The company said it had spent $19 million in direct two-week financial assistance to a total of almost 48,900 drivers worldwide who were infected with the virus or ordered to quarantine in a blog post here by mid-May.
Half of that amount has been paid to 12,350 drivers and delivery workers in the U.S. and Canada, Uber's largest market, with some 1,3 million drivers there.
North American drivers received an average of nearly $650 under the program announced in mid-March, but payout amounts varied widely by location, with Uber limiting the maximum payment per city and calculating support based on prior earnings.
Uber did not provide a breakdown of payments in other countries, but a spokesperson said that financial assistance was provided in all of the more than 70 countries in which he operates.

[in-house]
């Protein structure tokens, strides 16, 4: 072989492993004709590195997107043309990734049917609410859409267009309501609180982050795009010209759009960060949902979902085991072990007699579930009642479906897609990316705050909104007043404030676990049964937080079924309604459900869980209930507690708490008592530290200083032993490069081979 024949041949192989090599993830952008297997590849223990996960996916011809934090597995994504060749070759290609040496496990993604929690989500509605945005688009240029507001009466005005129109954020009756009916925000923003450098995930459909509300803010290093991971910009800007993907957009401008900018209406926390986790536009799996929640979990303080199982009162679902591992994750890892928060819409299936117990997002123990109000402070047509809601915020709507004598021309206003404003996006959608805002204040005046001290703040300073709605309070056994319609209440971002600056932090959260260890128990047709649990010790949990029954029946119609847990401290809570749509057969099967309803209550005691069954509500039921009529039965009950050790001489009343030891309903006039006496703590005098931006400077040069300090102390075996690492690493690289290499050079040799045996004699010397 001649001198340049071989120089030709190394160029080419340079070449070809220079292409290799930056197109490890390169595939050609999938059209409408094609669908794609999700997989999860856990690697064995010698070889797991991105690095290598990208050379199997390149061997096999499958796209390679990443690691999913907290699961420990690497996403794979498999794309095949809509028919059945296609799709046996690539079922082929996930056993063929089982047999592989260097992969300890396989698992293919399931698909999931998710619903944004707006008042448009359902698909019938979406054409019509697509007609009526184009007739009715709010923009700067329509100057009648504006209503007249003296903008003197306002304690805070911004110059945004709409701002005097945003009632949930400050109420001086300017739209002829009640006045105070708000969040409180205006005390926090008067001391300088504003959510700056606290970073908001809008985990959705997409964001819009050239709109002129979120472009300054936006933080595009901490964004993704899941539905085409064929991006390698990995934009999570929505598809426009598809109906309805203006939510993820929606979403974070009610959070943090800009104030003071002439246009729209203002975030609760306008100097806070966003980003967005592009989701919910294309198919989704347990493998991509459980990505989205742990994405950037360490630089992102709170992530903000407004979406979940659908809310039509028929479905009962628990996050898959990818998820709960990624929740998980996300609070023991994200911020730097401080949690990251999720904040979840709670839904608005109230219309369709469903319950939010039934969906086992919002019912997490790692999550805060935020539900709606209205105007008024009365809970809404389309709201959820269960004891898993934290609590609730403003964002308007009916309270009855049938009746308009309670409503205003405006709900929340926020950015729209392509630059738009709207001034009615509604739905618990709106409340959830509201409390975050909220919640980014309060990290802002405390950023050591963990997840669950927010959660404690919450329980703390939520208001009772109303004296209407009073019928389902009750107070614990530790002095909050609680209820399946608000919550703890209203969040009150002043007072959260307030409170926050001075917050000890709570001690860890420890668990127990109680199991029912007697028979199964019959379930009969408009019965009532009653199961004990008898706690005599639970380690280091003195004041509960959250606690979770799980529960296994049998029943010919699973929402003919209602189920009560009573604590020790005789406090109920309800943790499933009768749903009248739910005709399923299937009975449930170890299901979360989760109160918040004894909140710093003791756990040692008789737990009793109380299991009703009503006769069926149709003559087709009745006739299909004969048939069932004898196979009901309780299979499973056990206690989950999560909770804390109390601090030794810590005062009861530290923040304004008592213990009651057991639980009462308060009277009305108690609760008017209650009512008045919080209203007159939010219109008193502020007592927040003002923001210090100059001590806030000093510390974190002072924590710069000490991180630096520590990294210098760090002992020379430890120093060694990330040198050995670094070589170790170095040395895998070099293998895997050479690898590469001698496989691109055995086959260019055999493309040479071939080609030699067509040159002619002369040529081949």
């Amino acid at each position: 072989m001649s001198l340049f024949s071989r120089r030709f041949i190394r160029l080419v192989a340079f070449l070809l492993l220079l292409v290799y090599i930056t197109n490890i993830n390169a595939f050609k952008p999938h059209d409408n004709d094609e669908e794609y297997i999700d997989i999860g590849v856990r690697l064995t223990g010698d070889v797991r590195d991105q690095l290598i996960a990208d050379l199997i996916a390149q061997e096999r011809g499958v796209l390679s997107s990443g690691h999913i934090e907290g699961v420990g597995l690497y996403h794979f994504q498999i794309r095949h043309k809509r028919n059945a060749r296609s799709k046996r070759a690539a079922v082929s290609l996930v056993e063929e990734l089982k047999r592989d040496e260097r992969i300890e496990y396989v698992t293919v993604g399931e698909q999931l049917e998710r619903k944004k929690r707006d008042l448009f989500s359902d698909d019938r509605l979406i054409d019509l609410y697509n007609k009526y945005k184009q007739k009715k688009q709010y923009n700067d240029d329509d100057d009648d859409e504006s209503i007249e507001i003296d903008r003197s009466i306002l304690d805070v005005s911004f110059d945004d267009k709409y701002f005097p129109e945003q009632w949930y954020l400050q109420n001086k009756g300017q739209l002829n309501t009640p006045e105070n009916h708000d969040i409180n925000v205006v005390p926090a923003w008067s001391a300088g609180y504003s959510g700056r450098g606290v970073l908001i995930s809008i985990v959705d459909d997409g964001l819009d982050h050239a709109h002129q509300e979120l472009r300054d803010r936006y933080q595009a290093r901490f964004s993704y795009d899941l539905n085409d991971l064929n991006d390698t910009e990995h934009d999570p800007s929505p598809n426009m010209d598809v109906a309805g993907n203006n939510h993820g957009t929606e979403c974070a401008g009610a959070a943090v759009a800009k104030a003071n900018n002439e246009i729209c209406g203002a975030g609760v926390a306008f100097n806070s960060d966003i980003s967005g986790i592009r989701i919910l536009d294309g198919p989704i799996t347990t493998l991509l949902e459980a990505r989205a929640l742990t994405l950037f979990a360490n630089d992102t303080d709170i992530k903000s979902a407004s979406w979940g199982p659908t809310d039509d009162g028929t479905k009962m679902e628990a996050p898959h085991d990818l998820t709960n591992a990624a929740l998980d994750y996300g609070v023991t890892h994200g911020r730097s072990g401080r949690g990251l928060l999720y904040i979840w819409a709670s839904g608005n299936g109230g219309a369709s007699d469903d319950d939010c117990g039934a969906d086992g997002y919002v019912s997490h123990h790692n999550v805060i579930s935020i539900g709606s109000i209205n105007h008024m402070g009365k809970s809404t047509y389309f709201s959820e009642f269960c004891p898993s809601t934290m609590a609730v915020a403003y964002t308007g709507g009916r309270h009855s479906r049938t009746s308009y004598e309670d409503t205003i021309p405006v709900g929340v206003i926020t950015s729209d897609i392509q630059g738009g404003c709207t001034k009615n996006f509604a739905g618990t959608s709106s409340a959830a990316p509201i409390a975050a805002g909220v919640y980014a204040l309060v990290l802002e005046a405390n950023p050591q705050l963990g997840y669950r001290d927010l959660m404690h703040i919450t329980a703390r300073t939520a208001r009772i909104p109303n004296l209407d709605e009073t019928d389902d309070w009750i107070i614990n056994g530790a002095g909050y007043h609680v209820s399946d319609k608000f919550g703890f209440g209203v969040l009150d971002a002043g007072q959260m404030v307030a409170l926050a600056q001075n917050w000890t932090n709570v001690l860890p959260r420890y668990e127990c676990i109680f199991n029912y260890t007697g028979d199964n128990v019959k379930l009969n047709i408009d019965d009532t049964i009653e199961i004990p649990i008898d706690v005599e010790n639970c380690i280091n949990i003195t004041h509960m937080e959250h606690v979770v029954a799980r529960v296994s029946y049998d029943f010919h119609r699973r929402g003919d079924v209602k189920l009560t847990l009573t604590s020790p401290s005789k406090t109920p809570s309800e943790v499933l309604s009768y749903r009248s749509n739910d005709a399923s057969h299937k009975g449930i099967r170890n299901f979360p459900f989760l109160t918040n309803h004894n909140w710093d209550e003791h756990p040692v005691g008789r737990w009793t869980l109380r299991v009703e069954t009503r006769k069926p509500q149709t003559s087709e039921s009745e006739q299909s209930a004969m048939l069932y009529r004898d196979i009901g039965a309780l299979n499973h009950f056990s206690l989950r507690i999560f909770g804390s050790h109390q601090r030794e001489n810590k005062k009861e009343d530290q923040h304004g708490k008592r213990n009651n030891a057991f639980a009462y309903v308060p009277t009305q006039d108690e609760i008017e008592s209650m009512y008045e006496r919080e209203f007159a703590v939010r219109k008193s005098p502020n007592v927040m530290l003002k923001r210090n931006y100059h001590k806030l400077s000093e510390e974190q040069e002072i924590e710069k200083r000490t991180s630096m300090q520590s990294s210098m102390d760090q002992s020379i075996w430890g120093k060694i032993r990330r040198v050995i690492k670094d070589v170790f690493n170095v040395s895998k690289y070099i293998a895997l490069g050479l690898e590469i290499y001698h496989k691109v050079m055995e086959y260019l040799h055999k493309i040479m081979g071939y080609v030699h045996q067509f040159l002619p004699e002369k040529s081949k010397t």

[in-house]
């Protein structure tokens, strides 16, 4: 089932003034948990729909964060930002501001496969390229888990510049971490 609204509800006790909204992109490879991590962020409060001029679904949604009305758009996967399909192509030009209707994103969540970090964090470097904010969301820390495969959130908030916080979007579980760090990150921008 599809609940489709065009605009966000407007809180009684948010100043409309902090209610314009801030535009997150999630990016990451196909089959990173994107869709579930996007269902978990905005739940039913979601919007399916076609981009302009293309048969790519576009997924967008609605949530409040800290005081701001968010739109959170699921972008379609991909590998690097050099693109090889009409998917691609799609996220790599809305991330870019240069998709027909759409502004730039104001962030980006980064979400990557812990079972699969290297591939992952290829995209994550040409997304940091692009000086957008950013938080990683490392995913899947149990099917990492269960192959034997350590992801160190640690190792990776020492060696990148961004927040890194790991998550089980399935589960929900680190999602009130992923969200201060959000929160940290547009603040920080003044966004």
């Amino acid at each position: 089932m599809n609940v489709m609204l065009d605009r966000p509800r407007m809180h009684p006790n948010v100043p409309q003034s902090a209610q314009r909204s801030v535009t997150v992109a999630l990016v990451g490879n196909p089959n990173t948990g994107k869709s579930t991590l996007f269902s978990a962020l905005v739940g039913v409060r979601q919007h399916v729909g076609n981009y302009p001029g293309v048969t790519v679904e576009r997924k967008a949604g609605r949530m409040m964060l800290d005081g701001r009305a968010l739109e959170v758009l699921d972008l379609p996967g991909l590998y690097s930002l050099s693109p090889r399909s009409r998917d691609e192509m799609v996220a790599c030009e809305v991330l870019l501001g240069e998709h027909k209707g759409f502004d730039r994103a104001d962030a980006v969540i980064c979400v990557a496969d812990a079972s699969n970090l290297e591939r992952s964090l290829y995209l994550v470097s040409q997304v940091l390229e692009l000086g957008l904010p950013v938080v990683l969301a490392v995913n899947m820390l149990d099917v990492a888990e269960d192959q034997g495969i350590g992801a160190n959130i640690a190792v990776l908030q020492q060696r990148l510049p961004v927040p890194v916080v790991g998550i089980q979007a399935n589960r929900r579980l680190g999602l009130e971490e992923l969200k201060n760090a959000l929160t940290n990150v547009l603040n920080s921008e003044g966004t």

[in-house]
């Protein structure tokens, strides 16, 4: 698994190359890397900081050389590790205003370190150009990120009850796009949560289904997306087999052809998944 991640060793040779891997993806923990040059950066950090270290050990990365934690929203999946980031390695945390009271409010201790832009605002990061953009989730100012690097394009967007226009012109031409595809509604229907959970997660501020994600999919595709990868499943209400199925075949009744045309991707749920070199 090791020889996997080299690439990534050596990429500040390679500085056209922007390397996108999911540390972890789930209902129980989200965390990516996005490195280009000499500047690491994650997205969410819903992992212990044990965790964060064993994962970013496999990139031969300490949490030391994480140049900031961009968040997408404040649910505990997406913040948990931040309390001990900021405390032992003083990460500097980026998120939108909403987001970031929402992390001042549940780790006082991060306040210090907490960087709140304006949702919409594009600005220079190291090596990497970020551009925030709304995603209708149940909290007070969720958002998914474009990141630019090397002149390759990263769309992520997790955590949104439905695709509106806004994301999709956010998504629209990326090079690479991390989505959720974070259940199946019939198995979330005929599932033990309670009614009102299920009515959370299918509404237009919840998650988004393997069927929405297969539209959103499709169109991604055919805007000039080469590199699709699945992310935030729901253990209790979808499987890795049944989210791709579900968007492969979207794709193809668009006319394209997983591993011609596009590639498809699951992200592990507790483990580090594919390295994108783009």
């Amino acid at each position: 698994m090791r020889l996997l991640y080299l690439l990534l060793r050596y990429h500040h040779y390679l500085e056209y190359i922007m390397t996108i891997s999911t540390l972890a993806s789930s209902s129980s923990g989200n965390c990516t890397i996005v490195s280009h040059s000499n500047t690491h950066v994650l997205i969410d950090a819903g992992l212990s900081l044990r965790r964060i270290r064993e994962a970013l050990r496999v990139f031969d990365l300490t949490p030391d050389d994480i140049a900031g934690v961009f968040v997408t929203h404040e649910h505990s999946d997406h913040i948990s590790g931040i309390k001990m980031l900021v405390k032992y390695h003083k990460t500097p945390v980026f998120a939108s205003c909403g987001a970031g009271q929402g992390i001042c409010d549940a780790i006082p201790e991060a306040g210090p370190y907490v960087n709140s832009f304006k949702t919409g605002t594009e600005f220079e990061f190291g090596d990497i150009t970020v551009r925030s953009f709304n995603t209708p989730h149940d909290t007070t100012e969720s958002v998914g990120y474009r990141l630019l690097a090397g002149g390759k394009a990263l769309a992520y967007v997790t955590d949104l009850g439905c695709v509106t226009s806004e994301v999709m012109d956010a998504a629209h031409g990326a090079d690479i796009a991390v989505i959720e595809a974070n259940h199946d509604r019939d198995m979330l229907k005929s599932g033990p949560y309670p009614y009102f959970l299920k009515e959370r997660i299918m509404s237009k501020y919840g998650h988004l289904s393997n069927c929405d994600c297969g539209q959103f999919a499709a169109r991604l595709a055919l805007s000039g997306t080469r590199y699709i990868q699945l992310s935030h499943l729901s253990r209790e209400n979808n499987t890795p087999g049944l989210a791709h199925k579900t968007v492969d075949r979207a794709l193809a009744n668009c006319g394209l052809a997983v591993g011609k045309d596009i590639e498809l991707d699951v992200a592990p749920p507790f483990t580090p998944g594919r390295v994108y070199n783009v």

The spokesman said the demand for support from drivers also varied depending on the existing national social safety net.
In online forums, ride-hail drivers have complained about an arduous approval process to receive financial support. Many drivers in the United States have also struggled to get unemployment benefits, typically reserved for employees.
Uber insists that its drivers are independent contractors, but in March the U.S. president was urged to include gig-economy workers in a federal coronavirus relief bill so that drivers could receive unemployment benefits.
Uber said it had earlier allocated $50 million to supply masks and disinfectants to drivers, and purchased some 28 million masks. To date, nearly half a million drivers and delivery persons have received safety supplies, the company said.
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